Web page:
More than 1,000 HMRC staff at risk of losing annual leave over managerial bungle

PCS says the department is punishing staff for the mistakes of bosses
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By Tevye Markson

30 Nov 2023

More than 1,000 HM Revenue and Customs officials are at risk of losing annual leave because of mistakes made by managers.

HMRC is retrospectively revoking annual leave carryover approved by managers, above the department-standard 10 days, in cases where managers used the wrong code to authorise requests.

PCS, the civil service’s biggest union, said the department is punishing officials for their managers' actions.

Some managers in HMRC have allowed staff to carry annual leave over to the next year using a code on the HR system which should only be used in the Valuation Office Agency.

On 23 November, HMRC wrote to those managers, instructing them to urgently speak to the staff whose carryover request they incorrectly authorised, to tell them that any carryover of annual leave beyond the normal 10 days will be revoked by the department in December.

Under HMRC’s policy, requests to carry over in excess of 10 days annual leave can be granted under specific circumstances, including as a result of sickness absence, family leave, reservist mobilisation, TUPE/COSOP protection or parental bereavement leave.

There are specific codes on the department’s HR system for granting excess carryover requests under these circumstances. However, some managers have been granting these requests using an alternative code that is not intended for use in HMRC.

The department’s executive committee has decided to revoke any excess carryover in all cases not covered by the department’s policy. This means that any member of staff who has had an excess carryover of annual leave will have the reason for the carryover re-examined, and if the reason for the excess carryover is not covered by policy, then any carryover beyond 10 days will be lost.

PCS said HMRC “is planning to punish members of staff for the actions of their managers”.

“The affected staff made the carryover request in good faith and have the right to expect any granted carryover to be honoured,” the union said.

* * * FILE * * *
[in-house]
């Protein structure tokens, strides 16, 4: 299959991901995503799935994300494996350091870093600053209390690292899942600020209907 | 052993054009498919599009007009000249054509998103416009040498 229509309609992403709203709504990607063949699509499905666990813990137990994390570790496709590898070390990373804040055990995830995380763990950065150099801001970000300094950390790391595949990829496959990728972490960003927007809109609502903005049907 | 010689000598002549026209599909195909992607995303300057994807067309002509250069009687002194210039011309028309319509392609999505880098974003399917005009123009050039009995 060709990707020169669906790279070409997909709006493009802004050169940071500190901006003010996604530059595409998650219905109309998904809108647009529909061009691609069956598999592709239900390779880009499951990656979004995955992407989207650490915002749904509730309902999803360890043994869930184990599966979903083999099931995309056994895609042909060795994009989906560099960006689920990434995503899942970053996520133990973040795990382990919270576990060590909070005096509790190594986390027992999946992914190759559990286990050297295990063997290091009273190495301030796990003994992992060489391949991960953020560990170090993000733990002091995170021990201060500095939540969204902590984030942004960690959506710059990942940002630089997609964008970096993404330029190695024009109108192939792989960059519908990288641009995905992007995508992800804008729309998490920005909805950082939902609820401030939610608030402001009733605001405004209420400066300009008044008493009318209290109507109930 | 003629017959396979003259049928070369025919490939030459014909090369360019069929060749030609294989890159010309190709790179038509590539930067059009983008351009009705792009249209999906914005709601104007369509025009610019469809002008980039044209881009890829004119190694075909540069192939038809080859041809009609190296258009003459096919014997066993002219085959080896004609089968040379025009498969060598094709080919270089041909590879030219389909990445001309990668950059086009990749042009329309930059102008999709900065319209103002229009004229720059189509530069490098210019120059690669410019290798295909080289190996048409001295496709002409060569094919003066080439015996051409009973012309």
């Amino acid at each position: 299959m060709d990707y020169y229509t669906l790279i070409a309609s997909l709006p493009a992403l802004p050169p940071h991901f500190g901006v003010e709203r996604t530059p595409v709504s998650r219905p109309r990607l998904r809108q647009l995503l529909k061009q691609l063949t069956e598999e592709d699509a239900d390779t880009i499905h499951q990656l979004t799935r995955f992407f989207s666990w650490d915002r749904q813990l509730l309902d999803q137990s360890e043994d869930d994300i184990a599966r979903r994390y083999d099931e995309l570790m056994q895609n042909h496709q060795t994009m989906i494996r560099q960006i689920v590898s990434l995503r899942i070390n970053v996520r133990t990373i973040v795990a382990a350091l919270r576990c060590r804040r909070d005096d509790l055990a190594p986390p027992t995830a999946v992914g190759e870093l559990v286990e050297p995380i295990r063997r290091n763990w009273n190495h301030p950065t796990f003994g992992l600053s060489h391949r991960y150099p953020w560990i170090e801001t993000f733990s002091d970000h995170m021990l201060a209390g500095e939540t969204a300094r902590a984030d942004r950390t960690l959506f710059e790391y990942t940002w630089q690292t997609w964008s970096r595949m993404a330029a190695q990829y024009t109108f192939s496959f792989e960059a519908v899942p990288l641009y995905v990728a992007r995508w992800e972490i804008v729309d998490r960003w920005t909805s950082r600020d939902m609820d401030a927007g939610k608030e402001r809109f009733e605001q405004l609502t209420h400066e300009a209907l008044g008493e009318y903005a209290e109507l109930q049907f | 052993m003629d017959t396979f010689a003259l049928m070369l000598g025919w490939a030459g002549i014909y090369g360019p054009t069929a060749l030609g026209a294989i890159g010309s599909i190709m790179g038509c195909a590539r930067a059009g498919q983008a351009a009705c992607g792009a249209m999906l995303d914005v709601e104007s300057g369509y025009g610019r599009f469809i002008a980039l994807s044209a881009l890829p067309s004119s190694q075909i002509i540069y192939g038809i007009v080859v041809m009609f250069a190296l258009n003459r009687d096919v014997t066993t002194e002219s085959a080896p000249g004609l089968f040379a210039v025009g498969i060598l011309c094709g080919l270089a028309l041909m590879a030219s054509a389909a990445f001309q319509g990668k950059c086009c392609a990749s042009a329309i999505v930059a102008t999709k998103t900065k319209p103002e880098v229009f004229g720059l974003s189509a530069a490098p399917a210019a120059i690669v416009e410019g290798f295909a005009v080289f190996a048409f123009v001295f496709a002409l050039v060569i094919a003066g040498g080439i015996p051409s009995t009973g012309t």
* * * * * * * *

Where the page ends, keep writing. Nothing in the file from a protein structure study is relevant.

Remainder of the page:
“If the department does not want HMRC managers using a feature of the IT system, then do not make that feature of the system available to them,” it added.

The union also questioned whether HMRC had given adequate support to managers. It said HMRC had insisted managers were given ample signposting to the policy and guidance, but as of 20 November, the number of views for HMRC's policy document HR2091, which sets out the excess leave carryover policy, totalled only 172 in five months. 

PCS said the number was “very low” given that there are tens of thousands of management grades in HMRC and argued this “should have set alarm bells ringing for HMRC, where understanding of the policy is concerned”.

The union said HMRC has also “failed to recognise the possibly irreparable damage to the relationship between affected members of staff and their managers”. 

An HMRC spokesperson said: “Colleagues can only carry forward a maximum of 10 days (pro-rata for part time colleagues) at the end of the leave year, unless a specific exception applies and is approved by their manager. 

“This position is clearly set out in policy guidance and extensive communications throughout the past year, including in regular bulletins that go directly to HMRC people managers.”

HMRC has provided an opportunity for officials to discuss their individual circumstances to ensure that where genuine mistakes have been made they can be rectified and colleagues can retain excess carry-forward leave, CSW understands.

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